Come On In, We’re Open

Local restaurants reopen their doors to the public for indoor eating for the first time since November

Ella Smith, Staff Writer/Business Manager

  Many places in the United States have been on lockdowns for a very long time, Michigan being one of them. Just recently, the state allowed restaurants to reopen indoor dining for the first time since November. In March, Gov. Whitmer announced the shutdown of restaurants for a short period of time and had been temporarily closing them nearly every other month. In November, she announced a shutdown of restaurants that extended until Feb. 1. Many teenagers lost their jobs due to the lack of needed staff while only take-out was available, including junior Peter Worden. 

  “For me personally, the reopening likely won’t mean much in terms of work because while they are reopening [Grand Traverse Pie Company] on Front Street, they are not opening the one on Park Street until April because there won’t be enough customers until then. Because only one location is opening they are only bringing staff that works part-time and since the restaurant is only allowed 25 percent seating capacity. I likely won’t be brought back possibly until the summer. I am excited that we are finally reopening, however, and it will be good to see my co-workers again,” Worden said. 

  When the COVID-19 pandemic first hit, most teenagers who worked in restaurants thought that they would be back to work after the two-week “vacation” from school. They soon learned that they would not be returning to school or work for a while. 

  “In the beginning not having to work was pretty nice because work could be pretty stressful and I am in the back of the shop, essentially cut off from other people so I was more or less in isolation washing dishes. Over time, I would say that I began to miss it more and more because of the people, and not having a stable income can be pretty stressful when you have monthly payments on your phone and car,” Worden said.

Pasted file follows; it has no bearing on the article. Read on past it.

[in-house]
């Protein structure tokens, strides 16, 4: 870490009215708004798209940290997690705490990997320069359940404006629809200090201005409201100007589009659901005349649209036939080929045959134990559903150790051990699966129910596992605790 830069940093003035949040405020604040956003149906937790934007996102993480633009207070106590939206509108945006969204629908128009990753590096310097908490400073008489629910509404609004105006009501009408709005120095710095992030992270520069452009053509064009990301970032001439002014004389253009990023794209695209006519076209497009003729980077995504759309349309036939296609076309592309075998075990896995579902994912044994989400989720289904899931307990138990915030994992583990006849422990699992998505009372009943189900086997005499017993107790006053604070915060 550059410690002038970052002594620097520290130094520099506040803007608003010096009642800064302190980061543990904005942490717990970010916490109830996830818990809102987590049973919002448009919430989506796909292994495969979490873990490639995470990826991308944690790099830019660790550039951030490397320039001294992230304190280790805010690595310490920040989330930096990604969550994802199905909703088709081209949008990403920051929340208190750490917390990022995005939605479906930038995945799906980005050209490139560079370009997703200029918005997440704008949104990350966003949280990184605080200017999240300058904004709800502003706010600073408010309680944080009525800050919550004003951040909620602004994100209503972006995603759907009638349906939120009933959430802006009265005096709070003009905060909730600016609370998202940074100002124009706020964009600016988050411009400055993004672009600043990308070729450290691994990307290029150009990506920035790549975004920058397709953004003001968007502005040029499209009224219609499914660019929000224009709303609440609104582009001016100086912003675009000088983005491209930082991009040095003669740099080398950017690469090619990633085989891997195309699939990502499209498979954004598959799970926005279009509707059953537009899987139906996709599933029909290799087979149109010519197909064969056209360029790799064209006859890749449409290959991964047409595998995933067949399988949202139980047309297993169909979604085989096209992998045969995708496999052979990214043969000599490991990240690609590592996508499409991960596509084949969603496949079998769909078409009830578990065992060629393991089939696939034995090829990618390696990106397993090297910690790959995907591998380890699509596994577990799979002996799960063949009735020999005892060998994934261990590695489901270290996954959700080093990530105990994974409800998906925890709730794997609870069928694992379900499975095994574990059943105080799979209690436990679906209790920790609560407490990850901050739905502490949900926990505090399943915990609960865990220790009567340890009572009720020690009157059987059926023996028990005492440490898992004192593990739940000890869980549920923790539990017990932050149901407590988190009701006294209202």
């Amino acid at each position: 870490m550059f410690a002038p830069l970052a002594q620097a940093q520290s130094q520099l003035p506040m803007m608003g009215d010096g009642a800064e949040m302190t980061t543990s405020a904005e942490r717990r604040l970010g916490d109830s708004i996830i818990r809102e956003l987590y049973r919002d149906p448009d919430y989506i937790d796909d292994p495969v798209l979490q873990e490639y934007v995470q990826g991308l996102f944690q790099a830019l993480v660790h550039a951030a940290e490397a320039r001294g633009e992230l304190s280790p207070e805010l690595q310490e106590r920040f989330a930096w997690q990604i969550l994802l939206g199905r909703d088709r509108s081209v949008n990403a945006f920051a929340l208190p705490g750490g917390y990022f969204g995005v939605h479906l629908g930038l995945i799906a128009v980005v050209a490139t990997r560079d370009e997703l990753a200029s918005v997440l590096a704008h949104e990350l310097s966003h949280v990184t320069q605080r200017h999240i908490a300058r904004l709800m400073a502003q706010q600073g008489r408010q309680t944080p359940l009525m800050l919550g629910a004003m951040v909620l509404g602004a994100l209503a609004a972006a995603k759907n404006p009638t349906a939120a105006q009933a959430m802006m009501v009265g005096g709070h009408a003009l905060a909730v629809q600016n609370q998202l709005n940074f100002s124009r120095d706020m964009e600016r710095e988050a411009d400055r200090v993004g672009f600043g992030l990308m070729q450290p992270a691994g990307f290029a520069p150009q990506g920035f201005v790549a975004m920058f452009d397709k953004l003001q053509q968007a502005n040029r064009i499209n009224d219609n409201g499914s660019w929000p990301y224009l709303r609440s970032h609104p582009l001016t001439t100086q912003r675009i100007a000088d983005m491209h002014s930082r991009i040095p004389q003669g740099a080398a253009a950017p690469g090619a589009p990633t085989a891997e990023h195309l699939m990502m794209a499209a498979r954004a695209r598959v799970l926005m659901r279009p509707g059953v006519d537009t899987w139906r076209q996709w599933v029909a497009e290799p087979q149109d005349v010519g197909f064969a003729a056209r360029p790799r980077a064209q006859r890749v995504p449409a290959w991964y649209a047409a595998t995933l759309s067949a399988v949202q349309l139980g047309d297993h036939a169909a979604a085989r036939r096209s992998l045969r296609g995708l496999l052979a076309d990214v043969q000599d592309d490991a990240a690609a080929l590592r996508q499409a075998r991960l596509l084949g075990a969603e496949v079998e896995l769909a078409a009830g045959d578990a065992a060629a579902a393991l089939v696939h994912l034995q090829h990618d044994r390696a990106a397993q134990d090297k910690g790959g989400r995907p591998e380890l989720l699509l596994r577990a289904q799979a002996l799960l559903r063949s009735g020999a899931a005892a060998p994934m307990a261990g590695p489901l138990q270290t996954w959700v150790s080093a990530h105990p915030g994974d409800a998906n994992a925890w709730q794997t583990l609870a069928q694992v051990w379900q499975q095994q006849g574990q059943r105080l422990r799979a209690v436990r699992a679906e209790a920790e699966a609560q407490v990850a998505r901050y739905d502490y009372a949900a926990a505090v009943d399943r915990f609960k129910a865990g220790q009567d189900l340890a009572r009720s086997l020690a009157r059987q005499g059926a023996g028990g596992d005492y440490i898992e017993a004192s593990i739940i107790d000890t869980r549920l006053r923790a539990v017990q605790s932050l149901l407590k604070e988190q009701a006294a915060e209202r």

A lot of people are nervous about the reopening of restaurants because of possible safety issues. As well as the issues that came with not working for a while.

  “I just went back to work recently for the first time since November. It felt so good to be back but it was definitely rough not being able to work for months,” senior Amalia Gaines said. 

  Returning to work will be a major change for many people to go through after not working for anywhere between a few weeks to months, especially teenagers. Most will have to consider the health and safety concerns that come with returning to restaurant work where people are taking off their masks to eat around others. 

  “I think that things will definitely go back to normal eventually but I’m not sure if I will still be there [Grand Traverse Pie Company] when they do. I’m hoping that this summer, things will start to die down and restrictions will start being lifted but I think it will be at least a year or maybe longer before we can seat at full capacity and don’t have to wear masks. Because I’m a junior this year there’s a chance work will have COVID guidelines until my graduation,” Worden said. 

  Something many overlook is the choice that restaurant owners make when deciding if the reward is greater than the risk such as employee safety, customer safety, and liability. 

  “At the restaurant, I work at we have a time limit on all tables, people have to wear their masks at all times unless they’re eating or drinking, we can only have tables up to six people, no matter what. And obviously, we have to sanitize everything,” Gaines said. 

  Most restaurants though opened up for takeout much later into last year and remain that way going into this year. Some students were able to return to work. Junior Maicyn Alpers worked doing takeout, during the times when restaurants were closed to indoor dining.

  “It’s been kind of stressful because there’s a lot more new protocols that we have to do, as the limited capacity and it’s harder to work in a mask because it can get hot,” Alpers said.